The rise of “Silicon Forest” (the nickname given to the technology firms sprouting in the area) has brought-in companies like Airbnb while creating startups that now populate the Pearl District and Old Town, mimicking the hubs that have transformed San Francisco. Perhaps nothing highlights this trend of new-wave tech expansion and arrogance like Über’s recent willingness to flagrantly violate local taxi regulations in order to push the city council to change the laws regarding cabs.

Imagine a similar scenario involving music venues this year when Portland fire marshals were closing and fining concert venues over capacity issues, most notably at the Illmaculate & HANiF (former Portland resident LuckOne) show at the now-closed Blue Monk. The place was overrun by police, a department in which less than 25 percent of officers live in the city. The massive show of force for a concert was claimed to be in response to gang activity, though at first the marshal said he just happened to “be in the area.”) There was public outcry and finally an independent investigation in which musicians and bookers shared their accounts of Portland police targeting hip-hop shows. Before the independent report was released, but soon after the outcry, fire marshals started hitting indie-rock clubs like Kelly’s Olympian to try and prove the practice of citing bars for capacity issues wasn’t overtly racist. Yet, all the while Assistant Fire Marshal Doug Jones was letting Ron Jeremy’s Club Sesso get away with HEAR_NO_EVIL_graphic_1Fourth of July crowd-capacity violations, even telling other inspectors to give the place a pass.

Imagine if music venues acted like tech startups and entrenched corporations during this ordeal. Instead of quietly letting shows close early and limiting crowds, imagine if artists, bars and coffee shops threatened to suspend operations altogether or hosted packed houses with music going long into the night in direct defiance of the city’s clear hypocrisy. Better yet, what if they banded together to influence law in the same way the Portland Business Alliance does for property management firms, chain restaurants and hotels.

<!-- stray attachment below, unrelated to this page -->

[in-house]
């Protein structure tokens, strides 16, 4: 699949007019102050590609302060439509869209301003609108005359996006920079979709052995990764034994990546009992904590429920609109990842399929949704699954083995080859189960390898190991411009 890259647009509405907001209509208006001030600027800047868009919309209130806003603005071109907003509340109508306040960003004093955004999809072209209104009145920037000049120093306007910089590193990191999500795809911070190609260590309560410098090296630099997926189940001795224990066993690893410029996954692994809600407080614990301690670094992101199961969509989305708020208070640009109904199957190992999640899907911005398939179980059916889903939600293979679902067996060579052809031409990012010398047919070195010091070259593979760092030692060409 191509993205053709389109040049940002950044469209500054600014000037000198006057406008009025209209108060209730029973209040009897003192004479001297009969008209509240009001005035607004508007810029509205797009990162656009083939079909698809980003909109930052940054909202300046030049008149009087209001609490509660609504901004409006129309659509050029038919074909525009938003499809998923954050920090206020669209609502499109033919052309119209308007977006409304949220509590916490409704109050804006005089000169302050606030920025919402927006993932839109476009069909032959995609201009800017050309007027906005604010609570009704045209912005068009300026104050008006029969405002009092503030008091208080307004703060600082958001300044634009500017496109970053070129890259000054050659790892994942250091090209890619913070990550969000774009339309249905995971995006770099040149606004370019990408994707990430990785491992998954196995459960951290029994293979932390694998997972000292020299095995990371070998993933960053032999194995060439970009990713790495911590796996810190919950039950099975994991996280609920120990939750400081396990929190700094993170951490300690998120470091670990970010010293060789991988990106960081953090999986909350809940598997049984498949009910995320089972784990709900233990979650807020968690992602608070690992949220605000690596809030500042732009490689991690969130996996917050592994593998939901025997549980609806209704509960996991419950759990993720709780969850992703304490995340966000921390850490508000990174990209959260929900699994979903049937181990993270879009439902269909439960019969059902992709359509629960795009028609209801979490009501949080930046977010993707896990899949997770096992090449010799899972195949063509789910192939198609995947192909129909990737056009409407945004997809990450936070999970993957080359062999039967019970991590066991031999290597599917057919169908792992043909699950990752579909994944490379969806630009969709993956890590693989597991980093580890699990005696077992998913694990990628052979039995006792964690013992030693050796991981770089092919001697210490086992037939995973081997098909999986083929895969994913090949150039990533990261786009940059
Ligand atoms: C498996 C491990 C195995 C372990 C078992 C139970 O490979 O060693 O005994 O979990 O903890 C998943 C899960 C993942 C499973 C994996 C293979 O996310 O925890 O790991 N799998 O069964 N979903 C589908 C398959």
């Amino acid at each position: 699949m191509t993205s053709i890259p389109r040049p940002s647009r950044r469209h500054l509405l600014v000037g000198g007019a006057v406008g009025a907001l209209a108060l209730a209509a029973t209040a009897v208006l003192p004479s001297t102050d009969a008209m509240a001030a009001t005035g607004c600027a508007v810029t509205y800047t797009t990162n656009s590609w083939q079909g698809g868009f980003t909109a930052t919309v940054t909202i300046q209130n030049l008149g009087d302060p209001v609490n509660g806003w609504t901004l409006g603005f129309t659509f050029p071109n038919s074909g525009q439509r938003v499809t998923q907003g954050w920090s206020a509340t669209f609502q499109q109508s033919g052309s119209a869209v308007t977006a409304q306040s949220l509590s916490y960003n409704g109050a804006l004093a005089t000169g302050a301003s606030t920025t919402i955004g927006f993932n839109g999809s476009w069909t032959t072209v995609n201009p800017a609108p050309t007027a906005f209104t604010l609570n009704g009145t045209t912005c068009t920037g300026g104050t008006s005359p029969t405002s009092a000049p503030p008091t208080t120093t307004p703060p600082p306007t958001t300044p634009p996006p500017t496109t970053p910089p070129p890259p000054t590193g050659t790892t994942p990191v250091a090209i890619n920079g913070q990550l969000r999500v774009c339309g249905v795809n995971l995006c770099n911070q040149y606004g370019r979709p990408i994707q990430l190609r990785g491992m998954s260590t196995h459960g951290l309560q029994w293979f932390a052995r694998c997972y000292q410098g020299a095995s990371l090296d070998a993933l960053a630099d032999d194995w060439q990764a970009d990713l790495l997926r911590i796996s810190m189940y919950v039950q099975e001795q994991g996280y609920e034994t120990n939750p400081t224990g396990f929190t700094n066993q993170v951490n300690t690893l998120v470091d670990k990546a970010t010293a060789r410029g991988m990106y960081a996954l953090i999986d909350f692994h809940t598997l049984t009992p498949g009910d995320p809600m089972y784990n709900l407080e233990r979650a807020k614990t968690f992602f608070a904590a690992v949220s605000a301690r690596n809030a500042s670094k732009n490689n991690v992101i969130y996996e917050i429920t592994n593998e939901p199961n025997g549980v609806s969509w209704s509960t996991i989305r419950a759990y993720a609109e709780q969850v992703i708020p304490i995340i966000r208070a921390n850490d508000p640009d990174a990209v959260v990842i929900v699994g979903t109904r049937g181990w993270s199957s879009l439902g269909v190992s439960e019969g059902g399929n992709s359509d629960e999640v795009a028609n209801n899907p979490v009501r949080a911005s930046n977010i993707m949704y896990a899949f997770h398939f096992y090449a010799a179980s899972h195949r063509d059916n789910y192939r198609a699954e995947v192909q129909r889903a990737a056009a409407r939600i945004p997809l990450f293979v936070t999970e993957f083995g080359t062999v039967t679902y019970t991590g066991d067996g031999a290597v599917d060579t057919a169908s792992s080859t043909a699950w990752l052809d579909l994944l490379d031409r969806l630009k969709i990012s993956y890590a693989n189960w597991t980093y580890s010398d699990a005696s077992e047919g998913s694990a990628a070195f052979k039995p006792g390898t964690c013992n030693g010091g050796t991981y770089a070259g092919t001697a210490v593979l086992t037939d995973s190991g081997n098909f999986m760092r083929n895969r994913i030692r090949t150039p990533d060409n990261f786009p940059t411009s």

We’re living in an era when rapid transformation powered by technology and framed by culture can reshape society in monumental ways. Unfortunately, we acquiesce to the same cadre of entrenched, wealthy corporate interests that maintain an oligopoly over our lives as previous generations, if not worse. The average income of the top 1% in Oregon has risen almost three times over since 1980, while the median income has stayed the same and in some cases dipped. Portland economist Joe Cortright has argued that it’s this growing concentration of poverty that is damaging communities more than gentrification.

It’s not objective to solely blame companies like Über, which has the potential to help change the admittedly terrible state of post-midnight cabs in this city. Nor Intel, which employs around 17,500 people in Oregon. Nor new apartment complexes that are serving to provide housing options to at least a portion of the nearly 10,000 transplants that come here each year. People are forgoing physical media, paying monthly fees to streaming services like Spotify out of ease, not spite. Huge corporations like Amazon and Microsoft are overhauling Seattle, too. San Francisco has become so gentrified that a white, Mission District band like Thee Oh Sees have skipped out to Los Angeles. Williamsburg’s mainstay DIY venue Death by Audio is being driven out by VICE magazine. The shifts in culture, housing, and wealth aren’t unique to Portland, and they aren’t simple.

These shifts are not affecting people in the same way, though. Interesting, intelligent art can’t be created in a monoculture, and the disproportionate impact to different communities can’t be ignored. If Portland has any hope of keeping some of the weird, artistic culture it claims to celebrate, we have to understand its complex and sometimes embarrassing history and protect the conditions that foster diversity and affordability for everyone. Unfortunately, it may already be too late.